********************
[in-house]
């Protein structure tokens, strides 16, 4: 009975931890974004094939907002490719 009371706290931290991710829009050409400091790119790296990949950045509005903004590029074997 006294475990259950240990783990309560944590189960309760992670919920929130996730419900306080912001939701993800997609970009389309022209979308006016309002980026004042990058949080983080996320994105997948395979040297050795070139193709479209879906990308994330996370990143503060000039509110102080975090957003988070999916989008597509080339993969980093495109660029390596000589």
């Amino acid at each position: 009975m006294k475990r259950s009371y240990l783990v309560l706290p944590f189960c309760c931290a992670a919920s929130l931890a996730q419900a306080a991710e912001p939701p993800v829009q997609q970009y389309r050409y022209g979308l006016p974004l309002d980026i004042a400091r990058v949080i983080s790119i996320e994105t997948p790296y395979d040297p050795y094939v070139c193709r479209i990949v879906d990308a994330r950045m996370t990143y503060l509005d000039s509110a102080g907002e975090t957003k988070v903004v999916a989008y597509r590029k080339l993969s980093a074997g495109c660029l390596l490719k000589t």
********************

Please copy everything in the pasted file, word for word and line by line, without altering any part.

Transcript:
[in-house]
């Protein structure tokens, strides 16, 4: 009975931890974004094939907002490719 009371706290931290991710829009050409400091790119790296990949950045509005903004590029074997 006294475990259950240990783990309560944590189960309760992670919920929130996730419900306080912001939701993800997609970009389309022209979308006016309002980026004042990058949080983080996320994105997948395979040297050795070139193709479209879906990308994330996370990143503060000039509110102080975090957003988070999916989008597509080339993969980093495109660029390596000589």
């Amino acid at each position: 009975m006294k475990r259950s009371y240990l783990v309560l706290p944590f189960c309760c931290a992670a919920s929130l931890a996730q419900a306080a991710e912001p939701p993800v829009q997609q970009y389309r050409y022209g979308l006016p974004l309002d980026i004042a400091r990058v949080i983080s790119i996320e994105t997948p790296y395979d040297p050795y094939v070139c193709r479209i990949v879906d990308a994330r950045m996370t990143y503060l509005d000039s509110a102080g907002e975090t957003k988070v903004v999916a989008y597509r590029k080339l993969s980093a074997g495109c660029l390596l490719k000589t």